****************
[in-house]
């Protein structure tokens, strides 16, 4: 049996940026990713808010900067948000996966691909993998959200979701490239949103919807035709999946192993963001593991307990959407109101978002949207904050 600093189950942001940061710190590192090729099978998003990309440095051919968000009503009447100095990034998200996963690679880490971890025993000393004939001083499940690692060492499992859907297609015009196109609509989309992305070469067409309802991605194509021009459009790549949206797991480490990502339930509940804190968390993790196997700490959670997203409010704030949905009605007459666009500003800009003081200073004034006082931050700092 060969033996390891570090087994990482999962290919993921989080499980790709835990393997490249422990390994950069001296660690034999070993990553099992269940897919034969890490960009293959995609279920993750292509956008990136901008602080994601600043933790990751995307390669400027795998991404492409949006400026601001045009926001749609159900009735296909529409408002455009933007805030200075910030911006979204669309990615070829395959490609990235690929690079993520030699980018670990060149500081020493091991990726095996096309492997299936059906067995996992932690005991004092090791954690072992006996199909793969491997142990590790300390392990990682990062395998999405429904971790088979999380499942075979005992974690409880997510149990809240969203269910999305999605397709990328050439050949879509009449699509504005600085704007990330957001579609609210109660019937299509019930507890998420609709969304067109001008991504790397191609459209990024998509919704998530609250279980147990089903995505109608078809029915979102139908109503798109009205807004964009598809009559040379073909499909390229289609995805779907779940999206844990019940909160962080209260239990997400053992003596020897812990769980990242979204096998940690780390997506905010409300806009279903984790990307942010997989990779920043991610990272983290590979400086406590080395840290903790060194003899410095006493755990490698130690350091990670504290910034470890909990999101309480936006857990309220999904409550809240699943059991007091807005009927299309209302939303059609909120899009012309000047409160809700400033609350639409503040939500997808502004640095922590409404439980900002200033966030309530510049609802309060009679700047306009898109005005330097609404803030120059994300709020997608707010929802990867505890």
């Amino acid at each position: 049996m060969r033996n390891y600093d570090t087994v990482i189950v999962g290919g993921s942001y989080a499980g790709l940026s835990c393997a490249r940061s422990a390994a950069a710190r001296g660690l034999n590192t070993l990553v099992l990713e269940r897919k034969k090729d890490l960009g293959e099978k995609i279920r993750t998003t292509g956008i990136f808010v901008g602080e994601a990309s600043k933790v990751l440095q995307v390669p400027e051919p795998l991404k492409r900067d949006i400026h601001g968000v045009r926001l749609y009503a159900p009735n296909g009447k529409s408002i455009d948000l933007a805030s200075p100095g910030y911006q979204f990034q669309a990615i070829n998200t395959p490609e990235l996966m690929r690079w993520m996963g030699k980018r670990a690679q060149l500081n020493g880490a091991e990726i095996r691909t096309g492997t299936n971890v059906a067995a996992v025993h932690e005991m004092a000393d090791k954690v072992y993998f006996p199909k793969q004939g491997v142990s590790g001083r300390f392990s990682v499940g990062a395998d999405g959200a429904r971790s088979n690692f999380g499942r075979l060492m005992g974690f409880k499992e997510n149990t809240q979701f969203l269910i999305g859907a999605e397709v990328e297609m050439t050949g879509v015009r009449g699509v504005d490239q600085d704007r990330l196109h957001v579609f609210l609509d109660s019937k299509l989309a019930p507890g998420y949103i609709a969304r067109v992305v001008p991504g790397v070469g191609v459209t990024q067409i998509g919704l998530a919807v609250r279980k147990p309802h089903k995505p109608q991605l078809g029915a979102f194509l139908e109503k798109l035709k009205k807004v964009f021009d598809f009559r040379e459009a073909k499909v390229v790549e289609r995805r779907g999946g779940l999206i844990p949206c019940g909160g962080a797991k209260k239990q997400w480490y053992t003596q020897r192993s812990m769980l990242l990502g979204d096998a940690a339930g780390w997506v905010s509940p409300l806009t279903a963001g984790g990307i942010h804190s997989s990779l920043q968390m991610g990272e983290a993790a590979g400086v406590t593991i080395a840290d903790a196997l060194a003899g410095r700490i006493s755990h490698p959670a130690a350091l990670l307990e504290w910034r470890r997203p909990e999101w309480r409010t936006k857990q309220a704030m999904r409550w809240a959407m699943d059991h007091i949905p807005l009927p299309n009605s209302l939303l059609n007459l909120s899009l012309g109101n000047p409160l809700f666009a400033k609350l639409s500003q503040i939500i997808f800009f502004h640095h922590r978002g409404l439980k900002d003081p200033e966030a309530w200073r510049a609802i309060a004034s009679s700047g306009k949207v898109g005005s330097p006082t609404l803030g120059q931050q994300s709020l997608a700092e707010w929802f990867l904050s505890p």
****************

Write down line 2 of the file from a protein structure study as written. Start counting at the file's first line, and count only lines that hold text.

């Protein structure tokens, strides 16, 4: 049996940026990713808010900067948000996966691909993998959200979701490239949103919807035709999946192993963001593991307990959407109101978002949207904050 600093189950942001940061710190590192090729099978998003990309440095051919968000009503009447100095990034998200996963690679880490971890025993000393004939001083499940690692060492499992859907297609015009196109609509989309992305070469067409309802991605194509021009459009790549949206797991480490990502339930509940804190968390993790196997700490959670997203409010704030949905009605007459666009500003800009003081200073004034006082931050700092 060969033996390891570090087994990482999962290919993921989080499980790709835990393997490249422990390994950069001296660690034999070993990553099992269940897919034969890490960009293959995609279920993750292509956008990136901008602080994601600043933790990751995307390669400027795998991404492409949006400026601001045009926001749609159900009735296909529409408002455009933007805030200075910030911006979204669309990615070829395959490609990235690929690079993520030699980018670990060149500081020493091991990726095996096309492997299936059906067995996992932690005991004092090791954690072992006996199909793969491997142990590790300390392990990682990062395998999405429904971790088979999380499942075979005992974690409880997510149990809240969203269910999305999605397709990328050439050949879509009449699509504005600085704007990330957001579609609210109660019937299509019930507890998420609709969304067109001008991504790397191609459209990024998509919704998530609250279980147990089903995505109608078809029915979102139908109503798109009205807004964009598809009559040379073909499909390229289609995805779907779940999206844990019940909160962080209260239990997400053992003596020897812990769980990242979204096998940690780390997506905010409300806009279903984790990307942010997989990779920043991610990272983290590979400086406590080395840290903790060194003899410095006493755990490698130690350091990670504290910034470890909990999101309480936006857990309220999904409550809240699943059991007091807005009927299309209302939303059609909120899009012309000047409160809700400033609350639409503040939500997808502004640095922590409404439980900002200033966030309530510049609802309060009679700047306009898109005005330097609404803030120059994300709020997608707010929802990867505890």